OWL Type:
DatatypeProperty
Domain:
sim:Association
status:
testing

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Property: sim:domain

URI: http://purl.org/ontology/similarity/domain

domain - Specifies appropriate object types for the sim:subject predicate for sim:Associations bound to the given sim:AssociationMethod. The presence of this predicate implies the given sim:AssociationMethod begets directed associations.

OWL Type:
ObjectProperty
Domain:
sim:AssociationMethod
Range:
owl:Thing
status:
testing

[back to top]

Property: sim:edge

URI: http://purl.org/ontology/similarity/edge

edge - Specifies an edge in a sim:Network

OWL Type:
ObjectProperty
Domain:
sim:Network
Range:
sim:Association
status:
testing

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Property: sim:element

URI: http://purl.org/ontology/similarity/element

element - Specifies an entity involved in the given sim:Association and implies the given association is undirected.

OWL Type:
ObjectProperty
Domain:
sim:Association
status:
testing

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Property: sim:grounding

URI: http://purl.org/ontology/similarity/grounding

grounding - Binds an sim:Association statement directly instantiated N3-Tr formulae or some other workflow graph which enabled the association derivation.

OWL Type:
ObjectProperty
Domain:
sim:Association
status:
testing

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Property: sim:method

URI: http://purl.org/ontology/similarity/method

method - Specifies the sim:AssociationMethod used to derive a particular Association statement. This should be used when the process for deriving association statements can be described further.

OWL Type:
ObjectProperty
Domain:
sim:Association
Range:
sim:AssociationMethod
status:
testing

[back to top]

Property: sim:object

URI: http://purl.org/ontology/similarity/object

object - Specifies the object of a sim:Association implying a directed association where "subject is associated to object" but the reverse association does not necessarily exist, and if it does exist, it is not an equivalent association.

OWL Type:
ObjectProperty
sub-property-of:
sim:element
Domain:
sim:Association
status:
testing

[back to top]

Property: sim:range

URI: http://purl.org/ontology/similarity/range

domain - Specifies appropriate object types for the sim:object predicate for sim:Associations bound to the given sim:AssociationMethod. The presence of this predicate implies the given sim:AssociationMethod begets directed associations.

OWL Type:
ObjectProperty
Domain:
sim:AssociationMethod
Range:
owl:Thing
status:
testing

[back to top]

Property: sim:scope

URI: http://purl.org/ontology/similarity/scope

domain - Specifies appropriate object types for the sim:element predicate for sim:Associations bound to the given sim:AssociationMethod. The presence of this predicate implies the given sim:AssociationMethod begets undirected associations.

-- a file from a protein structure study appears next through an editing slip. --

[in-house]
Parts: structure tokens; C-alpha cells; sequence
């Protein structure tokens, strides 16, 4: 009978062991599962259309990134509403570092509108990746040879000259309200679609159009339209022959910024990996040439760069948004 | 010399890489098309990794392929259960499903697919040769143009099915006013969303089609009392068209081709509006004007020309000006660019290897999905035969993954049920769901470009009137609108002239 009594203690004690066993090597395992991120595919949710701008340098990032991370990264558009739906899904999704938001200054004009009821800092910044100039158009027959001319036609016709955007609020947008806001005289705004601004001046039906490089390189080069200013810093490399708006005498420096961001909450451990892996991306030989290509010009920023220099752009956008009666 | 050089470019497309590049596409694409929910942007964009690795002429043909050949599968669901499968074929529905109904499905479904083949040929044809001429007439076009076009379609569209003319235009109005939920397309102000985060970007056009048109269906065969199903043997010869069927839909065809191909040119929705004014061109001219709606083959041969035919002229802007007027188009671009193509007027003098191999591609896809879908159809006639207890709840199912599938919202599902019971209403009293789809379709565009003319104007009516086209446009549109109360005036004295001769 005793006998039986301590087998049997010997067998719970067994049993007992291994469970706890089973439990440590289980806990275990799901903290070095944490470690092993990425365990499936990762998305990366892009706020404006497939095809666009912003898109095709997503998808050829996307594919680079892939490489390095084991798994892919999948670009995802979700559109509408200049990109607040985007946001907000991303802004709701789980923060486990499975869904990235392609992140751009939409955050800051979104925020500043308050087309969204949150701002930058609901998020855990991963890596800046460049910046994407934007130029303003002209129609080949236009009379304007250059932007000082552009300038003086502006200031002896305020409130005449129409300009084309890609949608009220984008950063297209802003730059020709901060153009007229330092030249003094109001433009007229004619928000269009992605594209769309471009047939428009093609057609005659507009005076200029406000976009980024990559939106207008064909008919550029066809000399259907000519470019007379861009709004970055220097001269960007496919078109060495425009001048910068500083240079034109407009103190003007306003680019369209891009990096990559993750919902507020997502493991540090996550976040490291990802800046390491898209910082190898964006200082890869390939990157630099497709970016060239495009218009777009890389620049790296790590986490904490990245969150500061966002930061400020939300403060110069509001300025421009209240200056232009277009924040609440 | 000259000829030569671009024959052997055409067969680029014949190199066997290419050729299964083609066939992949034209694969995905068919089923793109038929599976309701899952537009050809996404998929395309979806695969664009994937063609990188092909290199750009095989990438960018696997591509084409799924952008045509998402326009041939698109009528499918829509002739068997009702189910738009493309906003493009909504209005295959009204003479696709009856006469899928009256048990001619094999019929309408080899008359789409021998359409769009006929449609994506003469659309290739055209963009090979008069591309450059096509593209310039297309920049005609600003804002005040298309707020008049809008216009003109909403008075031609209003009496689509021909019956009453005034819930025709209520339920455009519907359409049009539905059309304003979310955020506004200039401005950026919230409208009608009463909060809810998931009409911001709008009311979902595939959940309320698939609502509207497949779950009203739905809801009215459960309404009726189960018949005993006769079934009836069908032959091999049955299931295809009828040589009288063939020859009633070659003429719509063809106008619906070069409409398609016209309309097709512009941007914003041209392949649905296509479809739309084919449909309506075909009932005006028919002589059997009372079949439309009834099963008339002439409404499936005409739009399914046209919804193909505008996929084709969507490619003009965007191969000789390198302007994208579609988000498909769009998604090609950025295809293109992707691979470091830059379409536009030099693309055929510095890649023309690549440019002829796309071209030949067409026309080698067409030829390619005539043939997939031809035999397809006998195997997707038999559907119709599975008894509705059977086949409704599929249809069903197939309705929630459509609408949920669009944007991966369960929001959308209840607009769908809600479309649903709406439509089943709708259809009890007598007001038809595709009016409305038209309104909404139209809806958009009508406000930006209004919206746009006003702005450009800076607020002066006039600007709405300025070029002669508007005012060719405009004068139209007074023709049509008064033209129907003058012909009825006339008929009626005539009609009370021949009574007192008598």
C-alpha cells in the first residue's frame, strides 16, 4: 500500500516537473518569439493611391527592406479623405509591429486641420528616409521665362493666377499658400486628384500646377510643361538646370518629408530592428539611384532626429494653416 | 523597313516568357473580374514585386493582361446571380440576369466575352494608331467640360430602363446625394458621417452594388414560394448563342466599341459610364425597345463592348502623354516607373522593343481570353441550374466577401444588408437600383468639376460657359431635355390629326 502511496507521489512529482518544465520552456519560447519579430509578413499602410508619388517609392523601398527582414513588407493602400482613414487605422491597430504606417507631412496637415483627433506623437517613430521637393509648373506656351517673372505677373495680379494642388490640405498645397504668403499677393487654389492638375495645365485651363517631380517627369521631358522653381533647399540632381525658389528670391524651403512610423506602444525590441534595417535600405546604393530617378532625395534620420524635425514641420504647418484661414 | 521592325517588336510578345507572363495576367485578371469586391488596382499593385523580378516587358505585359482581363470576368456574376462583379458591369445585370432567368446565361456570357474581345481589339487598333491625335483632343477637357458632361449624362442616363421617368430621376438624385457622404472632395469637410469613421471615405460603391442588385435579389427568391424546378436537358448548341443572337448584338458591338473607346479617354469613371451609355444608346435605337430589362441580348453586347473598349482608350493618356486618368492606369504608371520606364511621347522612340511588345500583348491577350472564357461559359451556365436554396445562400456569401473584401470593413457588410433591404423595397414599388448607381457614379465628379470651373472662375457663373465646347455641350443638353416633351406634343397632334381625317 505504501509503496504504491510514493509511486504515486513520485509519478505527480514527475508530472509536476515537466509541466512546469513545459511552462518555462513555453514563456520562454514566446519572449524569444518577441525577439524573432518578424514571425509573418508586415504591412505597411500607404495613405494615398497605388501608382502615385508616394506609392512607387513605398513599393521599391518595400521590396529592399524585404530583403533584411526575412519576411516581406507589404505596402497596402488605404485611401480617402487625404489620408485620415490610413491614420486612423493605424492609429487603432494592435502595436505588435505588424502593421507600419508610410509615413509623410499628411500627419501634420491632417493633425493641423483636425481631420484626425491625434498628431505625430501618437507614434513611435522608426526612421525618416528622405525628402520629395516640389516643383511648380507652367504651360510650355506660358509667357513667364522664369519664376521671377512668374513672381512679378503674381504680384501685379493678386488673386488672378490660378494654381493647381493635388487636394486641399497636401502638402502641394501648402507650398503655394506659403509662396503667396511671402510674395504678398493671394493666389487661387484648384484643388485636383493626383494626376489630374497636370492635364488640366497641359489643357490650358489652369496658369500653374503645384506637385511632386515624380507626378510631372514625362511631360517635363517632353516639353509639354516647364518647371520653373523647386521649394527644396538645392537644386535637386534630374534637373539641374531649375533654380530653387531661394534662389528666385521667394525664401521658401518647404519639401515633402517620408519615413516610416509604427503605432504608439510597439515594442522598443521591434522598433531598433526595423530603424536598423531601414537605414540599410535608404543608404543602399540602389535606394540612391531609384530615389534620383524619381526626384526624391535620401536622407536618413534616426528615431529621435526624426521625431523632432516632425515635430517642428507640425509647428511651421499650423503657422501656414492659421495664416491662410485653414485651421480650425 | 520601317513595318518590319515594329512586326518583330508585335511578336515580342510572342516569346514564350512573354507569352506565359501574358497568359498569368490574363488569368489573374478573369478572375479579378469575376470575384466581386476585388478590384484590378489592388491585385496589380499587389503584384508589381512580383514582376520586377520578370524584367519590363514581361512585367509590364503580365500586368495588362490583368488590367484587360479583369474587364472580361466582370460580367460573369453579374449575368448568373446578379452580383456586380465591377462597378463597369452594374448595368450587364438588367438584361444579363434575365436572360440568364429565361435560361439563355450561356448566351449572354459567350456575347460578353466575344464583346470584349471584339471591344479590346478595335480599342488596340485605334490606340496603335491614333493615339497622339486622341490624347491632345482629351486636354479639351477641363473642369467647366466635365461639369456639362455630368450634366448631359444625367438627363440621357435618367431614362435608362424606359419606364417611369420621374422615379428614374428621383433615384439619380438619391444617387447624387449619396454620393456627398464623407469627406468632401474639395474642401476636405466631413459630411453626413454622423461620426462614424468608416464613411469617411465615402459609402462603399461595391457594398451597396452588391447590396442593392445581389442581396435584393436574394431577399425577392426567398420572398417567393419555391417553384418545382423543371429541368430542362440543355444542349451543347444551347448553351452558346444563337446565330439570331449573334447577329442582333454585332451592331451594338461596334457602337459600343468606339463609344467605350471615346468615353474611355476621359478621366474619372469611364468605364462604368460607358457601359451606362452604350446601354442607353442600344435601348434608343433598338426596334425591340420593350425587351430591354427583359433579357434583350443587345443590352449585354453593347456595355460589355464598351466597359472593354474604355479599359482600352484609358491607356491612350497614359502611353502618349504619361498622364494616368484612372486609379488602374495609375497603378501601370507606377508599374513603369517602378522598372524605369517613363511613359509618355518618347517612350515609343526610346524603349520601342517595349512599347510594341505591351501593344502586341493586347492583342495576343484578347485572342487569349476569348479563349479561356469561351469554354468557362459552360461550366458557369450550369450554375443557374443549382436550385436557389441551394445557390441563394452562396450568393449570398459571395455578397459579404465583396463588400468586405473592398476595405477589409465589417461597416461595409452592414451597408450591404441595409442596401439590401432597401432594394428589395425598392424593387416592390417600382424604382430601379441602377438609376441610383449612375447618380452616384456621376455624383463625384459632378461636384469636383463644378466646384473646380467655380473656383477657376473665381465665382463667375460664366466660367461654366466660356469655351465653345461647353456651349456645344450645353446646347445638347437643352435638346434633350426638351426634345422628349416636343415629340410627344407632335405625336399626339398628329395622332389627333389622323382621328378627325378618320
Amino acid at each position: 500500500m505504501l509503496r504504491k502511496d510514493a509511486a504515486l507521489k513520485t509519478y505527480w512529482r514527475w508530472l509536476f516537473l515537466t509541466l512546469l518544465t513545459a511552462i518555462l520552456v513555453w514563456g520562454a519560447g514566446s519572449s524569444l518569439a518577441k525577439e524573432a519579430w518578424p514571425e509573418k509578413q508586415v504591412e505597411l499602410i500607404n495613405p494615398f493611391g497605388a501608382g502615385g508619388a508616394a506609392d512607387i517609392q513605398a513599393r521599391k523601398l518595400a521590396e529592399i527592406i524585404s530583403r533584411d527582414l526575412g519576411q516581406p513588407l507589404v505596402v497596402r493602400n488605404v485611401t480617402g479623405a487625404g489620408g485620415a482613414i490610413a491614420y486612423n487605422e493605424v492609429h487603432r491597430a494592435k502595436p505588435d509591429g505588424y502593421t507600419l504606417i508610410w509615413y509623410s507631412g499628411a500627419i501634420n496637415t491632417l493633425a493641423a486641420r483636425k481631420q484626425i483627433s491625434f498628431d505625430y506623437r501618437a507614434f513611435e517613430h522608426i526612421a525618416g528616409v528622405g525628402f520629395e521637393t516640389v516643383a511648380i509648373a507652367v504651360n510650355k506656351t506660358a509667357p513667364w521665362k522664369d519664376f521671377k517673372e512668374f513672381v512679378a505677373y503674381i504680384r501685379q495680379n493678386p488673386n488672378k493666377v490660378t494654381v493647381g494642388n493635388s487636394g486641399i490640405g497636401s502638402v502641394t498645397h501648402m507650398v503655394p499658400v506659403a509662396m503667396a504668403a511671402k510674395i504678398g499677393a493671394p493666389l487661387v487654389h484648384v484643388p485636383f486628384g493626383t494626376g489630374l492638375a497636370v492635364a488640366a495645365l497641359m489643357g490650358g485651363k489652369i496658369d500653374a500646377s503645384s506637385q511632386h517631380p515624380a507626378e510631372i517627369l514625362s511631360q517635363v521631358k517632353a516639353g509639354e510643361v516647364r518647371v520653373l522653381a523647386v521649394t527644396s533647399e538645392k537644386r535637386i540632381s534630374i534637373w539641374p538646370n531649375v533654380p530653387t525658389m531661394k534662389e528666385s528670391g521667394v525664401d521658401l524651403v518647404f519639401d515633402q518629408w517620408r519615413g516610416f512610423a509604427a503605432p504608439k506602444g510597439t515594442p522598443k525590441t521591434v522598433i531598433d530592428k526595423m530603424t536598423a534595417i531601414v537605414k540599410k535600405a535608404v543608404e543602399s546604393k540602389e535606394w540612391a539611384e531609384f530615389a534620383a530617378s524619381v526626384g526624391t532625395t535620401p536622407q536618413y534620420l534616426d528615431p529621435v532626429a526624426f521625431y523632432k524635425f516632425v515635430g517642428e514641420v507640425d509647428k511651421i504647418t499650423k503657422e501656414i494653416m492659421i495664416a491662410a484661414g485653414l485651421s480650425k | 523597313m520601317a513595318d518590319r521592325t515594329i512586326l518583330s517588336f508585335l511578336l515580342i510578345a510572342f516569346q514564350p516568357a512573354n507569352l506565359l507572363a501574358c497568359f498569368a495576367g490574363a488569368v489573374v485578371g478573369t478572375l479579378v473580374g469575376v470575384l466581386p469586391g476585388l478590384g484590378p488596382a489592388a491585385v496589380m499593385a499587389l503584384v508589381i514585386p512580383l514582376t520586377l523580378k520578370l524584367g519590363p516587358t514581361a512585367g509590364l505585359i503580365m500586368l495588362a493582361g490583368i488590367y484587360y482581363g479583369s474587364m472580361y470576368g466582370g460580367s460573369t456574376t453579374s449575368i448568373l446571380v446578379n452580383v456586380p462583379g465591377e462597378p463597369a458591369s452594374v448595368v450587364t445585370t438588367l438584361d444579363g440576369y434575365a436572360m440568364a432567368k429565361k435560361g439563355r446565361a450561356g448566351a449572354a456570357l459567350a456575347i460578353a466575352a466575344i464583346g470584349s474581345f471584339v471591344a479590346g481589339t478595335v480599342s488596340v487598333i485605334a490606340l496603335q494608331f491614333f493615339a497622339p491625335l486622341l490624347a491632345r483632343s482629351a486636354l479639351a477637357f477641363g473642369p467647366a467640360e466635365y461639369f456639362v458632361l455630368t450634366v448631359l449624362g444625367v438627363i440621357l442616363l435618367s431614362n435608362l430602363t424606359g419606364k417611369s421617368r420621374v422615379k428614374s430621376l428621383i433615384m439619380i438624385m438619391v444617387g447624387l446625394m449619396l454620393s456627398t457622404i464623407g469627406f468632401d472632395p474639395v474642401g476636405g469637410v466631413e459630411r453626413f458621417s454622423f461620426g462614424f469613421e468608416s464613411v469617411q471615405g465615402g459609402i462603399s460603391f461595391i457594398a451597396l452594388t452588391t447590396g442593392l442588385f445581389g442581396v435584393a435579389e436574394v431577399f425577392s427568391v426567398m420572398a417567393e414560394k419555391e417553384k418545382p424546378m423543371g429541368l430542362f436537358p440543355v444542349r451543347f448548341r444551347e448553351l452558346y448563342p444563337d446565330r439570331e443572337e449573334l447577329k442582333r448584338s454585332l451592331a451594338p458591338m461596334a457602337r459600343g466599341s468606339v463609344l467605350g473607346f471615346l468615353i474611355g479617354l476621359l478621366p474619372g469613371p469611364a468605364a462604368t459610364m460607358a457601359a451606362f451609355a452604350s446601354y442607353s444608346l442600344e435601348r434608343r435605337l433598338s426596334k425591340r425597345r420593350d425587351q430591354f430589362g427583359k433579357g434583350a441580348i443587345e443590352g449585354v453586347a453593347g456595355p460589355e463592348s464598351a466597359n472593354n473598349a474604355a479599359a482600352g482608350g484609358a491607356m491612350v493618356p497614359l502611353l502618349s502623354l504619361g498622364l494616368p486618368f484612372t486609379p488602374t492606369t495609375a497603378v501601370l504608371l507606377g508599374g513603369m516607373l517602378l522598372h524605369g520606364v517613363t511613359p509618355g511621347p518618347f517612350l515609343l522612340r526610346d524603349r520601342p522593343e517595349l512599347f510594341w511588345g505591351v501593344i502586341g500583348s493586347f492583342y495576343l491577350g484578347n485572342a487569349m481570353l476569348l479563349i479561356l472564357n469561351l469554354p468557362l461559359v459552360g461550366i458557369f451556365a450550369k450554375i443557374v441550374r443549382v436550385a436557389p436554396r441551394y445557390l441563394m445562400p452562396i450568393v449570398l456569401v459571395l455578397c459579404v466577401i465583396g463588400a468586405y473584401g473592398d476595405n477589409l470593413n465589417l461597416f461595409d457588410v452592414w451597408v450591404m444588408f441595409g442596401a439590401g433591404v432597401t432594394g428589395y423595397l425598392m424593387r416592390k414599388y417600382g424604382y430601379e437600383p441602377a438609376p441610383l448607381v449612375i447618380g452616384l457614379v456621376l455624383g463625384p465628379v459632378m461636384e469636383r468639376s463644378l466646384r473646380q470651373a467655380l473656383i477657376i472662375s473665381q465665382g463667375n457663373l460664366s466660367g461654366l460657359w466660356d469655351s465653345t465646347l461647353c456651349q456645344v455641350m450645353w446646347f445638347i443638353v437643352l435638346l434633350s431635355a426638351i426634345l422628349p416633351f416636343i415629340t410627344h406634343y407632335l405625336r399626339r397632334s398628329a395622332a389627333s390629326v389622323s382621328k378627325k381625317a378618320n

OWL Type:
ObjectProperty
Domain:
sim:AssociationMethod
Range:
owl:Thing
status:
testing

[back to top]

Property: sim:subject

URI: http://purl.org/ontology/similarity/subject

subject - Specifies the subject of an sim:Association implying a directed association where "subject is associated to object" but the reverse association does not necessarily exist, and if it does exist, it is not an equivalent association.

OWL Type:
ObjectProperty
sub-property-of:
sim:element
Domain:
sim:Association
status:
testing

[back to top]

Property: sim:weight

URI: http://purl.org/ontology/similarity/weight

weight - A weighting value bound to a sim:Association where a value of 0 implies two elements are not at all associated and a higher value implies a closer association.

OWL Type:
DatatypeProperty
Domain:
sim:Association
status:
testing

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Property: sim:workflow

URI: http://purl.org/ontology/similarity/workflow

workflow - Specifies a workflow that discloses the process or set of processes used to derive association statements for the given sim:AssociationMethod

OWL Type:
ObjectProperty
Domain:
sim:AssociationMethod
status:
testing

[back to top]

A References

Music Ontology
Music Ontology a thorough and mature ontology for describing music-related data. sim:MusicalThing is an owl:unionOf several concepts in the Music Ontology

B Changes in this version (Non-Normative)

2010-08-02

2010-07-24

2010-07-23

2010-07-20

2010-06-13

2009-12-07

2009-03-26

2009-03-25

2009-03-07

C Acknowledgements (Non-Normative)

Thanks to the Music Ontology specification mailing list especially Yves Raimond and Samer Abdallah for their helpful input. Special thanks to Antoine Zimmermann for pointing out numerous issues and proposing fixes!

This work is part of the OMRAS 2 project supported by EPSRC grant EP/E017614/1 at the Centre for Digital Music Queen Mary University of London.